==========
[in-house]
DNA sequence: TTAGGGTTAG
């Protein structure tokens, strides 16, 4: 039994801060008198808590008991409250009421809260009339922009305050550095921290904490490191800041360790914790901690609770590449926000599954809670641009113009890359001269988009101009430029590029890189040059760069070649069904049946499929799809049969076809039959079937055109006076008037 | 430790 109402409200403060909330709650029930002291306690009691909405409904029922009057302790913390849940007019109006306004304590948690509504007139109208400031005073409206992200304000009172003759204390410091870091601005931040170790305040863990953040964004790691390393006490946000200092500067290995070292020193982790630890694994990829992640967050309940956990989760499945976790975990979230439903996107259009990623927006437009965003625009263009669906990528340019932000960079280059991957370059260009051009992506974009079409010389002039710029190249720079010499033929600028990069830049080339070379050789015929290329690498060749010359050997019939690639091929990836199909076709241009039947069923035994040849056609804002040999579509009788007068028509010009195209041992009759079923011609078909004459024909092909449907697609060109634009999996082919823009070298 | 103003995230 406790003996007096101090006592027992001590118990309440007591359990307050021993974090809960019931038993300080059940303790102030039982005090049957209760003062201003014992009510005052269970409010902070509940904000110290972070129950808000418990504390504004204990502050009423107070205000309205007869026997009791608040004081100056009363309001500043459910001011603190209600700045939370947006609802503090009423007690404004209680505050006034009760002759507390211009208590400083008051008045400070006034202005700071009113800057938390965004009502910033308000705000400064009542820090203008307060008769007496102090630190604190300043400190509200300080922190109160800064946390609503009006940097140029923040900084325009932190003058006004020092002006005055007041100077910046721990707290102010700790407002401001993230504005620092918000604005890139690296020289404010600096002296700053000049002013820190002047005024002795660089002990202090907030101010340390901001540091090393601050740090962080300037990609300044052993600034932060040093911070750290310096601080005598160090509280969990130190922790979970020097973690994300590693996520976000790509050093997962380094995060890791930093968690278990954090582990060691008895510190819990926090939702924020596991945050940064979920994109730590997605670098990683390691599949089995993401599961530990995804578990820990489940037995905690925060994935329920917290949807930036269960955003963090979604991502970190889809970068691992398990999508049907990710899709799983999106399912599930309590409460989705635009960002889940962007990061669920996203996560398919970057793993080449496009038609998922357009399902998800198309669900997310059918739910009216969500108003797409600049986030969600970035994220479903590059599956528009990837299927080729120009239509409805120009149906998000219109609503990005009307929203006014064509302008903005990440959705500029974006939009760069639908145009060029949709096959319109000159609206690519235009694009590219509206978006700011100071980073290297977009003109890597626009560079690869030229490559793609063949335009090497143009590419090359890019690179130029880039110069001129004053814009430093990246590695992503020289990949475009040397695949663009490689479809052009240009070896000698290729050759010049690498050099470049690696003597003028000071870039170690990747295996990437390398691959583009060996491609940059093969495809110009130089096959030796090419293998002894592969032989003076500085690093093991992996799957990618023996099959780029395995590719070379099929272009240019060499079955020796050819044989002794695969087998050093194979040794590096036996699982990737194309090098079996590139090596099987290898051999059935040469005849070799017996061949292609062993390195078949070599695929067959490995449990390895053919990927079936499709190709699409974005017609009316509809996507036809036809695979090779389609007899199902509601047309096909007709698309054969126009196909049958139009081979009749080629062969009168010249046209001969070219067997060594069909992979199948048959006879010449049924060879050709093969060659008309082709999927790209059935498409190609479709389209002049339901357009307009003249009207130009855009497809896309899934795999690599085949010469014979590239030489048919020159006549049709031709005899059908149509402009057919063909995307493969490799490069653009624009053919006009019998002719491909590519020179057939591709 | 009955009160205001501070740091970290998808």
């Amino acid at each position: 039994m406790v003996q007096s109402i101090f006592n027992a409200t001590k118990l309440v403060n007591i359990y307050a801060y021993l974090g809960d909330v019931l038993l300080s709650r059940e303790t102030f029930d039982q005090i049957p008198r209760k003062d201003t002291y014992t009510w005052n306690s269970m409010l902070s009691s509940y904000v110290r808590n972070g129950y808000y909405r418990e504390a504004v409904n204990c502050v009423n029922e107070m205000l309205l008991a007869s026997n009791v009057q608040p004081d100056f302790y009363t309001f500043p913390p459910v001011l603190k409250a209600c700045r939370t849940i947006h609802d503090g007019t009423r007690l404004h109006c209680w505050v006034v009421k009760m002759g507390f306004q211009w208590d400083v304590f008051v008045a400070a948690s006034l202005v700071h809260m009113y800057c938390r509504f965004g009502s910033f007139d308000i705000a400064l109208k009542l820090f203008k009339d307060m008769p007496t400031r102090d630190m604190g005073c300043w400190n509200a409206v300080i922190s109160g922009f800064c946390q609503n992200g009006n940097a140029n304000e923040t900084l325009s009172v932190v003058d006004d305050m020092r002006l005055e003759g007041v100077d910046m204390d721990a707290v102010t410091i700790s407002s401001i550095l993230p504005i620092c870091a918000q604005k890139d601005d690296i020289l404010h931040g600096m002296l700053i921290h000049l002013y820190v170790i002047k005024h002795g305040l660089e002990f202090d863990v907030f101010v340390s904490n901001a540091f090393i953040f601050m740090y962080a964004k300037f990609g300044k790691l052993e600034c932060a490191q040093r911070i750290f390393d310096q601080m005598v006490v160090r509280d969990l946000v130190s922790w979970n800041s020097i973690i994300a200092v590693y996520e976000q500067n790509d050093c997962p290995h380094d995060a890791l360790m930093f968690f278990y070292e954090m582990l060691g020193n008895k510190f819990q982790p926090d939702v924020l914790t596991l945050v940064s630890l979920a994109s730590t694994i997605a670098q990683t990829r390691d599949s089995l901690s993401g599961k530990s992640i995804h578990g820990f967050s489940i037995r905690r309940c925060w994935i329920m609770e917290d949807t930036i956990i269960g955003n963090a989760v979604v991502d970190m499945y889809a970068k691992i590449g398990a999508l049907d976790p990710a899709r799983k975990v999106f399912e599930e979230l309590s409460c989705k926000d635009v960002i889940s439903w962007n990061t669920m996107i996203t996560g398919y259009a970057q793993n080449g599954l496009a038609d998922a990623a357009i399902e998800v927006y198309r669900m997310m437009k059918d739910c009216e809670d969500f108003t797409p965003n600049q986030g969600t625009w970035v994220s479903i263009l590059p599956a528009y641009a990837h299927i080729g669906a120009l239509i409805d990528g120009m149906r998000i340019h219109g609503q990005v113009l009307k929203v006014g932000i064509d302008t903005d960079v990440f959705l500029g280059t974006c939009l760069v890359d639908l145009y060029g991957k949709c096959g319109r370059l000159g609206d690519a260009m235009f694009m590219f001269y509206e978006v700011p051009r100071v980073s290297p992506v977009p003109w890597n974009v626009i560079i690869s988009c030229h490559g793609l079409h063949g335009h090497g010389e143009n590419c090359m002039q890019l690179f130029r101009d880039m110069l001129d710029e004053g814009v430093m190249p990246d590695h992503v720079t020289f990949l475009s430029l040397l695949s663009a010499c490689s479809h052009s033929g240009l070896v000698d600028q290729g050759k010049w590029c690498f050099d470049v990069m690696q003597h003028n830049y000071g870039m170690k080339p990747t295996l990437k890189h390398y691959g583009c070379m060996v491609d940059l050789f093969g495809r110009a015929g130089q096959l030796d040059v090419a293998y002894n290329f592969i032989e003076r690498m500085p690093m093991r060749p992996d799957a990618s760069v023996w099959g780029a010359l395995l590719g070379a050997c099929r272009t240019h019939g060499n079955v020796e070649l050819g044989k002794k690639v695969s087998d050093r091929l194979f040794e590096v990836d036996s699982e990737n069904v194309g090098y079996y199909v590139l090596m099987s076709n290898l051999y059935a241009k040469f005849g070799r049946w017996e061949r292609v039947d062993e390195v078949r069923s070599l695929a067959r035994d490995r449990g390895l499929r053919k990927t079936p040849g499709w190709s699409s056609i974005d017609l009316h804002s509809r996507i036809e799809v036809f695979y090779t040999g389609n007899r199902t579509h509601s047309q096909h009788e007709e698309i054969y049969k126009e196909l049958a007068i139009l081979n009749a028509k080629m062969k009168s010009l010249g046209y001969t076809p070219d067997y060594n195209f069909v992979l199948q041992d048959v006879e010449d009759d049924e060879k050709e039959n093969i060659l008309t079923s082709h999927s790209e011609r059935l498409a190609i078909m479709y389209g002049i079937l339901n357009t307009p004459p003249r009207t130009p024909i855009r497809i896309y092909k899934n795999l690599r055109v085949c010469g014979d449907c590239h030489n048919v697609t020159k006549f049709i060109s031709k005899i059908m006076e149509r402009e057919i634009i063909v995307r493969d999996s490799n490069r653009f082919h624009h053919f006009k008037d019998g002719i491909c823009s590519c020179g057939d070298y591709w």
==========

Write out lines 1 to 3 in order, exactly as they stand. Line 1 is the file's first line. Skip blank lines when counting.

[in-house]
DNA sequence: TTAGGGTTAG
């Protein structure tokens, strides 16, 4: 039994801060008198808590008991409250009421809260009339922009305050550095921290904490490191800041360790914790901690609770590449926000599954809670641009113009890359001269988009101009430029590029890189040059760069070649069904049946499929799809049969076809039959079937055109006076008037 | 430790 109402409200403060909330709650029930002291306690009691909405409904029922009057302790913390849940007019109006306004304590948690509504007139109208400031005073409206992200304000009172003759204390410091870091601005931040170790305040863990953040964004790691390393006490946000200092500067290995070292020193982790630890694994990829992640967050309940956990989760499945976790975990979230439903996107259009990623927006437009965003625009263009669906990528340019932000960079280059991957370059260009051009992506974009079409010389002039710029190249720079010499033929600028990069830049080339070379050789015929290329690498060749010359050997019939690639091929990836199909076709241009039947069923035994040849056609804002040999579509009788007068028509010009195209041992009759079923011609078909004459024909092909449907697609060109634009999996082919823009070298 | 103003995230 406790003996007096101090006592027992001590118990309440007591359990307050021993974090809960019931038993300080059940303790102030039982005090049957209760003062201003014992009510005052269970409010902070509940904000110290972070129950808000418990504390504004204990502050009423107070205000309205007869026997009791608040004081100056009363309001500043459910001011603190209600700045939370947006609802503090009423007690404004209680505050006034009760002759507390211009208590400083008051008045400070006034202005700071009113800057938390965004009502910033308000705000400064009542820090203008307060008769007496102090630190604190300043400190509200300080922190109160800064946390609503009006940097140029923040900084325009932190003058006004020092002006005055007041100077910046721990707290102010700790407002401001993230504005620092918000604005890139690296020289404010600096002296700053000049002013820190002047005024002795660089002990202090907030101010340390901001540091090393601050740090962080300037990609300044052993600034932060040093911070750290310096601080005598160090509280969990130190922790979970020097973690994300590693996520976000790509050093997962380094995060890791930093968690278990954090582990060691008895510190819990926090939702924020596991945050940064979920994109730590997605670098990683390691599949089995993401599961530990995804578990820990489940037995905690925060994935329920917290949807930036269960955003963090979604991502970190889809970068691992398990999508049907990710899709799983999106399912599930309590409460989705635009960002889940962007990061669920996203996560398919970057793993080449496009038609998922357009399902998800198309669900997310059918739910009216969500108003797409600049986030969600970035994220479903590059599956528009990837299927080729120009239509409805120009149906998000219109609503990005009307929203006014064509302008903005990440959705500029974006939009760069639908145009060029949709096959319109000159609206690519235009694009590219509206978006700011100071980073290297977009003109890597626009560079690869030229490559793609063949335009090497143009590419090359890019690179130029880039110069001129004053814009430093990246590695992503020289990949475009040397695949663009490689479809052009240009070896000698290729050759010049690498050099470049690696003597003028000071870039170690990747295996990437390398691959583009060996491609940059093969495809110009130089096959030796090419293998002894592969032989003076500085690093093991992996799957990618023996099959780029395995590719070379099929272009240019060499079955020796050819044989002794695969087998050093194979040794590096036996699982990737194309090098079996590139090596099987290898051999059935040469005849070799017996061949292609062993390195078949070599695929067959490995449990390895053919990927079936499709190709699409974005017609009316509809996507036809036809695979090779389609007899199902509601047309096909007709698309054969126009196909049958139009081979009749080629062969009168010249046209001969070219067997060594069909992979199948048959006879010449049924060879050709093969060659008309082709999927790209059935498409190609479709389209002049339901357009307009003249009207130009855009497809896309899934795999690599085949010469014979590239030489048919020159006549049709031709005899059908149509402009057919063909995307493969490799490069653009624009053919006009019998002719491909590519020179057939591709 | 009955009160205001501070740091970290998808």